IN THIS ISSUE
IMPORTANCE OF TEACHER VOICE 03
MENTAL HEALTH AWARENESS 04
TEACHER APPRECIATION WEEK 05
LOOKING INTO NEXT YEAR 05
NBA ROOKIE OF THE YEAR 06
ULTIMATE FRISBEE 08
SUMMER BUCKET LIST 09
HIGH SCHOOL IN HOLLYWOOD 10
SENIOR TRADITIONS 11
ON THE COVER
WHY THEY MARCH 12
MOVIES FOR THE SUMMER 16
STUDENT INVOLVEMENT 18
DEAR EVAN HANSEN REVIEW 20
LMC DIRECTOR RETIRING 22
TEACHER VOICE: ARE WE WILLING TO LISTEN TO THEM, TOO?
The school year of 2018-2019 is Metea Valley’s tenth year in session, and there are many new changes in progress.
Administration has curated a few new ideas for the benefit of the students such as even more blended classes and the Alpha house system among other things.
Blended learning is when classes offer a college-like feel to cater to each student. Half of the class takes place in school and the other half is online where you don’t have to show up to class. AP Statistics, Government and Chemistry are all offered here at Metea Valley.
“The district will be adding more and more blended classes as we move along,” assistant principal Dr. Quynh Harvey said.
Blended classes can also help out students who need special attention. Since the classes are smaller than regular classes, on the “off days” students can schedule time with their teachers one on one so that they can better understand the subject. Metea is implementing seven new classes for next year and there are more to come.
The Alpha house system was chosen to help staff better know the students throughout all of the grades. The students will be split by last name and redistributed throughout the locker banks. This switch will intertwine the students and broaden relationships for all grade levels.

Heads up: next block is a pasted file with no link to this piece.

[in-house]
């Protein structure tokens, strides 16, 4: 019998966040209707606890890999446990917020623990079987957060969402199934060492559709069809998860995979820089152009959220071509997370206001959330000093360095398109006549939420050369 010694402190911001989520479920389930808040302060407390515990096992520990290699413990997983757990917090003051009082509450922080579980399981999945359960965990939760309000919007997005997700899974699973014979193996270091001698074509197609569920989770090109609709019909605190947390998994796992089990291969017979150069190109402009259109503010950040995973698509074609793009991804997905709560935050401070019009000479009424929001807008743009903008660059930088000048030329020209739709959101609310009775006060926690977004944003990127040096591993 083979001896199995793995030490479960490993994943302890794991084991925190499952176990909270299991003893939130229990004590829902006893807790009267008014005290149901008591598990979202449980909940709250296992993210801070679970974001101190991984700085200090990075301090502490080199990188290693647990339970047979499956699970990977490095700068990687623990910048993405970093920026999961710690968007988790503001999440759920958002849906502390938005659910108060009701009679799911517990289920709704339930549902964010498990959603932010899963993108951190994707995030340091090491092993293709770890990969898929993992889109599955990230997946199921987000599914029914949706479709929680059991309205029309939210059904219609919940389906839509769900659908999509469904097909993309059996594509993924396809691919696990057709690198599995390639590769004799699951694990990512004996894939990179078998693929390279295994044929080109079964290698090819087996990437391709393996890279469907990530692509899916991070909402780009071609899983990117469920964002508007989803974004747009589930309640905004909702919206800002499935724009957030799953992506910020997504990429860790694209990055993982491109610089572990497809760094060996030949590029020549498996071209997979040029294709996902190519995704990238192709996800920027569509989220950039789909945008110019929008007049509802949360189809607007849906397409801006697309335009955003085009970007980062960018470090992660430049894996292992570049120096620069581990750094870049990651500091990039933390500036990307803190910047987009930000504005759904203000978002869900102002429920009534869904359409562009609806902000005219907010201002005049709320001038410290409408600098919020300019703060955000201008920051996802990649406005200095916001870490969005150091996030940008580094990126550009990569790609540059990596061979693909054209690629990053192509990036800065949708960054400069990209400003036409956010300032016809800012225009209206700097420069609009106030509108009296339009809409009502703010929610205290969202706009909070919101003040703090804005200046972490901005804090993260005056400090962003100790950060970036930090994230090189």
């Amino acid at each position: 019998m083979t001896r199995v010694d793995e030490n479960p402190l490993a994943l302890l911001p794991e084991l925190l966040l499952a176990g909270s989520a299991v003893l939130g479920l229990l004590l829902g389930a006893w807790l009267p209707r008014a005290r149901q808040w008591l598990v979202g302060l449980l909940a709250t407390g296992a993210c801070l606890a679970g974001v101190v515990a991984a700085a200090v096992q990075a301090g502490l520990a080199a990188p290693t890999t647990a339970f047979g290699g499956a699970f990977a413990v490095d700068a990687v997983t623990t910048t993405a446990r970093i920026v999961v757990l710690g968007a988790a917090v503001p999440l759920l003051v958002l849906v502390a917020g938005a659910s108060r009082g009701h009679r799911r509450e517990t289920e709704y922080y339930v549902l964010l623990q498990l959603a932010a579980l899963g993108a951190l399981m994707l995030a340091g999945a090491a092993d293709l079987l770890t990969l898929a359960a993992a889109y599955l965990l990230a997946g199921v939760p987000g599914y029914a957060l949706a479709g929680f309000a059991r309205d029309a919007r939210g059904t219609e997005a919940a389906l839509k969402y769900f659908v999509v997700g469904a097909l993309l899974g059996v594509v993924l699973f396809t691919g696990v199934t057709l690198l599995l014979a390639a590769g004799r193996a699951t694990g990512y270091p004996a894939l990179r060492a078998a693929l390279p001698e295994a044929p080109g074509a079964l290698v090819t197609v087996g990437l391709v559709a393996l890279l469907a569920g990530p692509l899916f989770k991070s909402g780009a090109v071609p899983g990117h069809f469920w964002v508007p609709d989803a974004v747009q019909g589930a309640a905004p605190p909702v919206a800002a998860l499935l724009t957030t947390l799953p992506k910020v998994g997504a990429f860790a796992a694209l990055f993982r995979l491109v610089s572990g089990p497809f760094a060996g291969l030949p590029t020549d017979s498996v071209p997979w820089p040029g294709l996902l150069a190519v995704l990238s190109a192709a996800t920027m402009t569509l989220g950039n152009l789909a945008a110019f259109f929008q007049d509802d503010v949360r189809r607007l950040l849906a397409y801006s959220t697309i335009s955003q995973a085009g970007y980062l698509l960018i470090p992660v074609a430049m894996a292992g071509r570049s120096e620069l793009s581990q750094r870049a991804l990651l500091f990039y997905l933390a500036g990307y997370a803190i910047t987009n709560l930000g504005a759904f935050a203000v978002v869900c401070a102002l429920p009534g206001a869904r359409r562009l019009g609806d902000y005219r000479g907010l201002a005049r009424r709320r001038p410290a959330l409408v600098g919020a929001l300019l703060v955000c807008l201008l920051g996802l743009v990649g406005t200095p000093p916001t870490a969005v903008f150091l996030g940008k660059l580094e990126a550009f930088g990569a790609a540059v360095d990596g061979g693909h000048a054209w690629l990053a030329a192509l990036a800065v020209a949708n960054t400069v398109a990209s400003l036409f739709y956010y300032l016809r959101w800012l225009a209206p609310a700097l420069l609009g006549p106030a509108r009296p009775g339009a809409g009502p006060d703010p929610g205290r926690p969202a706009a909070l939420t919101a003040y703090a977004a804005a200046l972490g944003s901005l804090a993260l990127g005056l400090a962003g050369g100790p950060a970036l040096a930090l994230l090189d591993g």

Students will have lockers next to their younger and elder peers as well as possibly getting a new counselor. Some students believe that this change is disruptive to the high school career due to them not knowing a new counselor but this switch is meant to benefit all.
Next year, there will also only be two pep assemblies rather than three. One in the fall just before Homecoming and one in the winter before Turnabout. This is to relieve some of workload off of a few students and staff who organize those spirit assemblies. Even though we will have one less pep assembly, it leaves more room to broaden the fun at the other assemblies.
WHAT TO EXPECT NEXT YEAR AT METEA VALLEY
STUDENTS UNITE TO DESTIGMATIZE MENTAL HEALTH CONVERSATIONS IN NEW AWARENESS CLUB
MAY 24, 2018
TEACHERS RECEIVE RECOGNITION DURING TEACHER APPRECIATION WEEK
Students pose at the Mental Health Awareness Week photo booth set up. Photo by Laurel Westphal.
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Teachers gather in staff lounge for snacks, cake and donuts as a way to celebrate themselves and peers. Photo by Aimee Leal.
As another great school year comes to a close, the Metea community spent the week of April 30 to May 4 celebrating Teacher Appreciation Week. Everyday of the week included multiple events and activities for the teachers such as raffles, food and surprises.